Avoiding the Issue: Why China and Russia said “No” to UN Involvement in Syria


Kelsey Ryburn,

Photo by Jaime Gonzalez

The Syrian government has taken the United Nation Security Council’s decision to veto U.N. involvement in Syria as an opportunity to continue their assault on the Syrian city of Homs, reports a foreign affairs minister from the Arab League, according to Al-Jazeera.

The BBC confirms the increase of violence against civilians as government troops continued to attack, launching mortars into the city after receiving news of the veto. The Wall Street Journal confirms almost 100 people are dead and the residents live in fear of an all-out ground assault by the Syrian army.

Syria is the most recent Middle Eastern state to attempt to join the Arab Spring movement. Beginning in the spring of 2011, Syrians began to protest against the government, calling for political reform, civil rights and a lifting of the state of emergency instated by President Bashar al-Assad and his father, Hafez al-Assad, since 1963. Protests escalated as the government responded with violence.

Assad has received harsh criticism from the U.N., leading to an expulsion of Syrian ambassadors, the closing of the U.S. embassy in the capital, Damascus and the removal of ambassadors by several European states, reports BBC. In a statement made to the Arab League, the Syrian government states it is fighting “foreign-backed armed gangs” and “terrorist groups” and will continue to do so until “security and order are restored,” reports ABC.

MSNBC reports the veto to coordinate assistance to the oppositions of Syria’s government shocked and outraged many members of the international community. China and Russia both used their veto power in the Security Council to stop U.N. intervention in Syria.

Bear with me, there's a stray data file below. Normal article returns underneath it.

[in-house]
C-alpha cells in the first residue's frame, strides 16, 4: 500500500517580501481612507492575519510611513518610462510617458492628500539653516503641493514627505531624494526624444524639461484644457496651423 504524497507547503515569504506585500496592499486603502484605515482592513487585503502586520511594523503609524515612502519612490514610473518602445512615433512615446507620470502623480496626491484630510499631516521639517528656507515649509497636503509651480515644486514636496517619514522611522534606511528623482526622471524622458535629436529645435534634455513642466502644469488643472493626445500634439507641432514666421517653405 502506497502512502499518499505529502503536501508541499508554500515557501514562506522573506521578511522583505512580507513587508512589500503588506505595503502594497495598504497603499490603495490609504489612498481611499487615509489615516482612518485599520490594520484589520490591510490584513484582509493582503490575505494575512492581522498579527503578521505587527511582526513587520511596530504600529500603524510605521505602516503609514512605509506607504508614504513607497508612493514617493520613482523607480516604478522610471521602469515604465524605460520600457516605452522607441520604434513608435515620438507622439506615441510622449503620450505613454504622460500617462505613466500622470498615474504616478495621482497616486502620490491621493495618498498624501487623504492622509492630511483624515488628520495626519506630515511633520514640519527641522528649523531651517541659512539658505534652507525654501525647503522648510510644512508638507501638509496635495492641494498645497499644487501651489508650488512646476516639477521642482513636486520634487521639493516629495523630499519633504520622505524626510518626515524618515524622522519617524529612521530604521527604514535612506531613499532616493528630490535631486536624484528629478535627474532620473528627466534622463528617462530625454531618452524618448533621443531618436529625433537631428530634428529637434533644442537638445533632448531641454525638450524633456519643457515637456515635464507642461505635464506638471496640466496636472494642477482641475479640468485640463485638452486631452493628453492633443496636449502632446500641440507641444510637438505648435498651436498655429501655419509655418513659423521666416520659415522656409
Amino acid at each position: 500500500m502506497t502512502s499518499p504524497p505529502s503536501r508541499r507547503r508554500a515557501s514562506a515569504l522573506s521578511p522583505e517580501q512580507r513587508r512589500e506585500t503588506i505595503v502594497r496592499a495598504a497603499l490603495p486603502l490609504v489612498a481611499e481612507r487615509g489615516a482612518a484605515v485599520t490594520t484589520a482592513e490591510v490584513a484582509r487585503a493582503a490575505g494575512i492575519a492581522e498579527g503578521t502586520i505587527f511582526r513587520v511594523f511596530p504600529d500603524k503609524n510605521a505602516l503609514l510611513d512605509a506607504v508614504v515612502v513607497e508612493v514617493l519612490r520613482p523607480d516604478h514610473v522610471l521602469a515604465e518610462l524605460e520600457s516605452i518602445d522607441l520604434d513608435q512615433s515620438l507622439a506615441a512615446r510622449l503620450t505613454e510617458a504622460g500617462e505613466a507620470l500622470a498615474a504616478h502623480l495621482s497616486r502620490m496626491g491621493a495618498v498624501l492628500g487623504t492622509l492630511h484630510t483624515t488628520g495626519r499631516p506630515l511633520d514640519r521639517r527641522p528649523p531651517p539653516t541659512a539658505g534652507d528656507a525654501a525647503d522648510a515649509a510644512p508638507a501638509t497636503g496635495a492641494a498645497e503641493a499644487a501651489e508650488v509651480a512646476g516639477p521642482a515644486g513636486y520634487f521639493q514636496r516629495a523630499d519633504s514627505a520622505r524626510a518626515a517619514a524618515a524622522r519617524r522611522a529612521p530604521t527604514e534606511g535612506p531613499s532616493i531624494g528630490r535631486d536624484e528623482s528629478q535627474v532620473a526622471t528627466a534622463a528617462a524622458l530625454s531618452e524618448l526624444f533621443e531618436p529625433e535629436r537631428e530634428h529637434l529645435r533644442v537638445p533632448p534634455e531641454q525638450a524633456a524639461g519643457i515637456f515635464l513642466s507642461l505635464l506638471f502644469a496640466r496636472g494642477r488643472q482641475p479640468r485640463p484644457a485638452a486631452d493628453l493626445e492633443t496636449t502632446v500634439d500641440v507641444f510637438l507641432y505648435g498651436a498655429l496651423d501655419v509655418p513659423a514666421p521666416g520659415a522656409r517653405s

Russia has sent another wave of ambassadors, in an attempt to find a peaceful solution, reports the Huffington Post. China chose to veto because it wished to avoid more bloodshed, says ABC news. However, both Russia and China have more invested in Syria than the protection of human rights. Both countries recognize the ramifications of an approval of the U.N. proposal to assist Syria as it attempts to overthrow President Assad.

The U.N. is based on the mutual respect and recognition of the sovereignty, or independence, of nations and the right to conduct domestic affairs at their discretion. While the violation of human rights can evoke U.N. intervention, a state must fit certain ramifications before the U.N. can interfere.

According to the Washington Post, Russia disagreed with the strategy targeted at “regime change” through military intervention, which could be a seen as serious threat to the sovereignty and autonomy of states. People’s Daily, as a Beijing mouthpiece for the Communist Party of China states, “The United Nations can stop aggression, but it cannot force a country to replace its regime.”

Actions taken by the U.N. that do not respect the national sovereignty, or right to rule, of a government could set a precedent on international intervention that would make China and Russia uneasy. Both countries have a history of human rights abuses requiring government forces to restore order through violence. Approving Syrian intervention could create a precedent that would approve the violation of the independence of states; a dangerous position for an international organization built on the cooperation of autonomous states, argues Al-Jazeera.

The Huffington Post reports that violence in Syria will continue to escalate as President Assad attempts to cement his position; however, China and Russia’s decision to veto intervention could prevent the creation of a precedent that would threaten the foundation on the U.N.- the respect of the autonomy, or independence of states. The U.N. is designed to prevent war and to protect human rights, not change leaderships and reorganize governments.